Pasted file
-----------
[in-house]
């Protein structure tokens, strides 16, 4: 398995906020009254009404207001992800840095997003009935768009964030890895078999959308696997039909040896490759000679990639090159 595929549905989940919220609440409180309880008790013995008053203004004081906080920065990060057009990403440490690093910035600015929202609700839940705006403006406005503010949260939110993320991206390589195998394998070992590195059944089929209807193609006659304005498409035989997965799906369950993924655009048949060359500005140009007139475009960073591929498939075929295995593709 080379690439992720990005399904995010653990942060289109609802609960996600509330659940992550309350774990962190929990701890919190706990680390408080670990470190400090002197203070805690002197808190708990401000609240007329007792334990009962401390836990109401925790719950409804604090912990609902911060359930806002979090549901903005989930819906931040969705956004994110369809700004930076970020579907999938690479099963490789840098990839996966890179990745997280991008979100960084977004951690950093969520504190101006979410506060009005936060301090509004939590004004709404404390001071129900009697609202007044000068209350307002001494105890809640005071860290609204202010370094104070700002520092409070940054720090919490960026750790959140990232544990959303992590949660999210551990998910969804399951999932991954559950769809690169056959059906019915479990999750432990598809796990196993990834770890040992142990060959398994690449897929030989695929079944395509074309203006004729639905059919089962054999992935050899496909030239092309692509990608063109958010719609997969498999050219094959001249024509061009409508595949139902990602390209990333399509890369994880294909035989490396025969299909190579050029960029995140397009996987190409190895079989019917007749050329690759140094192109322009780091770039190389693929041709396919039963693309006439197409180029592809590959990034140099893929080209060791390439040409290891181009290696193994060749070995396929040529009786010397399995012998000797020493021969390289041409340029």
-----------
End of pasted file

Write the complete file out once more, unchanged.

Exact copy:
[in-house]
């Protein structure tokens, strides 16, 4: 398995906020009254009404207001992800840095997003009935768009964030890895078999959308696997039909040896490759000679990639090159 595929549905989940919220609440409180309880008790013995008053203004004081906080920065990060057009990403440490690093910035600015929202609700839940705006403006406005503010949260939110993320991206390589195998394998070992590195059944089929209807193609006659304005498409035989997965799906369950993924655009048949060359500005140009007139475009960073591929498939075929295995593709 080379690439992720990005399904995010653990942060289109609802609960996600509330659940992550309350774990962190929990701890919190706990680390408080670990470190400090002197203070805690002197808190708990401000609240007329007792334990009962401390836990109401925790719950409804604090912990609902911060359930806002979090549901903005989930819906931040969705956004994110369809700004930076970020579907999938690479099963490789840098990839996966890179990745997280991008979100960084977004951690950093969520504190101006979410506060009005936060301090509004939590004004709404404390001071129900009697609202007044000068209350307002001494105890809640005071860290609204202010370094104070700002520092409070940054720090919490960026750790959140990232544990959303992590949660999210551990998910969804399951999932991954559950769809690169056959059906019915479990999750432990598809796990196993990834770890040992142990060959398994690449897929030989695929079944395509074309203006004729639905059919089962054999992935050899496909030239092309692509990608063109958010719609997969498999050219094959001249024509061009409508595949139902990602390209990333399509890369994880294909035989490396025969299909190579050029960029995140397009996987190409190895079989019917007749050329690759140094192109322009780091770039190389693929041709396919039963693309006439197409180029592809590959990034140099893929080209060791390439040409290891181009290696193994060749070995396929040529009786010397399995012998000797020493021969390289041409340029």